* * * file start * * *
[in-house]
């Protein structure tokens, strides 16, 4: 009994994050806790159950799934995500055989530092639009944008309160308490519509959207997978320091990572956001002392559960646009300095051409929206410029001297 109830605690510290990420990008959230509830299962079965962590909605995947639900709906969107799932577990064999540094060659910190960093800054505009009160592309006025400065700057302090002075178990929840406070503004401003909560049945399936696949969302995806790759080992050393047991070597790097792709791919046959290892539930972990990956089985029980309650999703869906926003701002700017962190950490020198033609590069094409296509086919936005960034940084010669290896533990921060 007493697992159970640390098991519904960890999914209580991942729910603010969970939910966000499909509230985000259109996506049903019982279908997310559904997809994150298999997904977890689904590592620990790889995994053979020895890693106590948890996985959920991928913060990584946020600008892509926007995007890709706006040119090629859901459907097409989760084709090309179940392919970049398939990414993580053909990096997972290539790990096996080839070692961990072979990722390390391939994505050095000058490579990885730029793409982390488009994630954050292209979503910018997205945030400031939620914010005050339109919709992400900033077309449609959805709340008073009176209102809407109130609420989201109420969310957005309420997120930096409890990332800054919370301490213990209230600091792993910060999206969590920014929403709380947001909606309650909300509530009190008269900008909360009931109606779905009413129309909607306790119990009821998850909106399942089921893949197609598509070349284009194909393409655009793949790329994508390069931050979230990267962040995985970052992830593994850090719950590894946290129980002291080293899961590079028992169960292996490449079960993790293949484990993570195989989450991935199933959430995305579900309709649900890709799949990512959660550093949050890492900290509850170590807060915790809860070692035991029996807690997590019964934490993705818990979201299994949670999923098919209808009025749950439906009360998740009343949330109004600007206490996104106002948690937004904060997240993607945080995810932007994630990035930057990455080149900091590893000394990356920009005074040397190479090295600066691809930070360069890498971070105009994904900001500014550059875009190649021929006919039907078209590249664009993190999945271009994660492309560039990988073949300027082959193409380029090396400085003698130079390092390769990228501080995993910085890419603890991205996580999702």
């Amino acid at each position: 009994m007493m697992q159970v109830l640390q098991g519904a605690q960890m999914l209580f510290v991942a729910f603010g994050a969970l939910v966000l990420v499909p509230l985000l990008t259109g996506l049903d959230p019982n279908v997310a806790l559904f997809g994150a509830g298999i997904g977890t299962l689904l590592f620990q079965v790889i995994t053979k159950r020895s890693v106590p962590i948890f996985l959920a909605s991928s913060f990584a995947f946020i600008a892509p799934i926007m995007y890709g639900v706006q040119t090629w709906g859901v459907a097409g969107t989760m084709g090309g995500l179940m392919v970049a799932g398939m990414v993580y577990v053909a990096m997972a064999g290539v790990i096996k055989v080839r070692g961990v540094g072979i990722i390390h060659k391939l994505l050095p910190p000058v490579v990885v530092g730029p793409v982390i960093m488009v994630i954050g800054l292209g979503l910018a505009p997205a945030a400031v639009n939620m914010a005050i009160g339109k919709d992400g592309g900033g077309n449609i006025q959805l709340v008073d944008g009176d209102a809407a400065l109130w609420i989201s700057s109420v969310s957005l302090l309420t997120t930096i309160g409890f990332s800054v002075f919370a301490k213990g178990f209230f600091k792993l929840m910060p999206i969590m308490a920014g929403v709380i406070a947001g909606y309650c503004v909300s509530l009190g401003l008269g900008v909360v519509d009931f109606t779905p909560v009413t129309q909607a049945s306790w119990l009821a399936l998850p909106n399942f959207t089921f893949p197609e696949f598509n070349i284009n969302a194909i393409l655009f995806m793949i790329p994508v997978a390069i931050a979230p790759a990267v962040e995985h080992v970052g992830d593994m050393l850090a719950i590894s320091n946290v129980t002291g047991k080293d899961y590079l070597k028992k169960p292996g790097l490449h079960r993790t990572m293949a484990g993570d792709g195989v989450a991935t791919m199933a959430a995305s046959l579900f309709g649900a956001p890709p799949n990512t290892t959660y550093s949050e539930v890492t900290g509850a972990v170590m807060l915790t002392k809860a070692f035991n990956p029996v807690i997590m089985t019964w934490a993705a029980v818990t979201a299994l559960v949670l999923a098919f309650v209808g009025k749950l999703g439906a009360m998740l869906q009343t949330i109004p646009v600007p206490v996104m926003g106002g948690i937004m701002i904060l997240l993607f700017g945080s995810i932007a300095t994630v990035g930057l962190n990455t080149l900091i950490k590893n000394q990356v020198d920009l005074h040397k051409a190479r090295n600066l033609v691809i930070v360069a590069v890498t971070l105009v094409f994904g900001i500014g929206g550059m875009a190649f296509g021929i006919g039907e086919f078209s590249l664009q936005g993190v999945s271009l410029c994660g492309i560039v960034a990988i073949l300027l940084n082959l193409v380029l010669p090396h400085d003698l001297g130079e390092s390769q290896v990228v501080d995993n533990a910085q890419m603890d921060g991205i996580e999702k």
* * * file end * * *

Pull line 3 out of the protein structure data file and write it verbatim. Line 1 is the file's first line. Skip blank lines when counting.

């Amino acid at each position: 009994m007493m697992q159970v109830l640390q098991g519904a605690q960890m999914l209580f510290v991942a729910f603010g994050a969970l939910v966000l990420v499909p509230l985000l990008t259109g996506l049903d959230p019982n279908v997310a806790l559904f997809g994150a509830g298999i997904g977890t299962l689904l590592f620990q079965v790889i995994t053979k159950r020895s890693v106590p962590i948890f996985l959920a909605s991928s913060f990584a995947f946020i600008a892509p799934i926007m995007y890709g639900v706006q040119t090629w709906g859901v459907a097409g969107t989760m084709g090309g995500l179940m392919v970049a799932g398939m990414v993580y577990v053909a990096m997972a064999g290539v790990i096996k055989v080839r070692g961990v540094g072979i990722i390390h060659k391939l994505l050095p910190p000058v490579v990885v530092g730029p793409v982390i960093m488009v994630i954050g800054l292209g979503l910018a505009p997205a945030a400031v639009n939620m914010a005050i009160g339109k919709d992400g592309g900033g077309n449609i006025q959805l709340v008073d944008g009176d209102a809407a400065l109130w609420i989201s700057s109420v969310s957005l302090l309420t997120t930096i309160g409890f990332s800054v002075f919370a301490k213990g178990f209230f600091k792993l929840m910060p999206i969590m308490a920014g929403v709380i406070a947001g909606y309650c503004v909300s509530l009190g401003l008269g900008v909360v519509d009931f109606t779905p909560v009413t129309q909607a049945s306790w119990l009821a399936l998850p909106n399942f959207t089921f893949p197609e696949f598509n070349i284009n969302a194909i393409l655009f995806m793949i790329p994508v997978a390069i931050a979230p790759a990267v962040e995985h080992v970052g992830d593994m050393l850090a719950i590894s320091n946290v129980t002291g047991k080293d899961y590079l070597k028992k169960p292996g790097l490449h079960r993790t990572m293949a484990g993570d792709g195989v989450a991935t791919m199933a959430a995305s046959l579900f309709g649900a956001p890709p799949n990512t290892t959660y550093s949050e539930v890492t900290g509850a972990v170590m807060l915790t002392k809860a070692f035991n990956p029996v807690i997590m089985t019964w934490a993705a029980v818990t979201a299994l559960v949670l999923a098919f309650v209808g009025k749950l999703g439906a009360m998740l869906q009343t949330i109004p646009v600007p206490v996104m926003g106002g948690i937004m701002i904060l997240l993607f700017g945080s995810i932007a300095t994630v990035g930057l962190n990455t080149l900091i950490k590893n000394q990356v020198d920009l005074h040397k051409a190479r090295n600066l033609v691809i930070v360069a590069v890498t971070l105009v094409f994904g900001i500014g929206g550059m875009a190649f296509g021929i006919g039907e086919f078209s590249l664009q936005g993190v999945s271009l410029c994660g492309i560039v960034a990988i073949l300027l940084n082959l193409v380029l010669p090396h400085d003698l001297g130079e390092s390769q290896v990228v501080d995993n533990a910085q890419m603890d921060g991205i996580e999702k």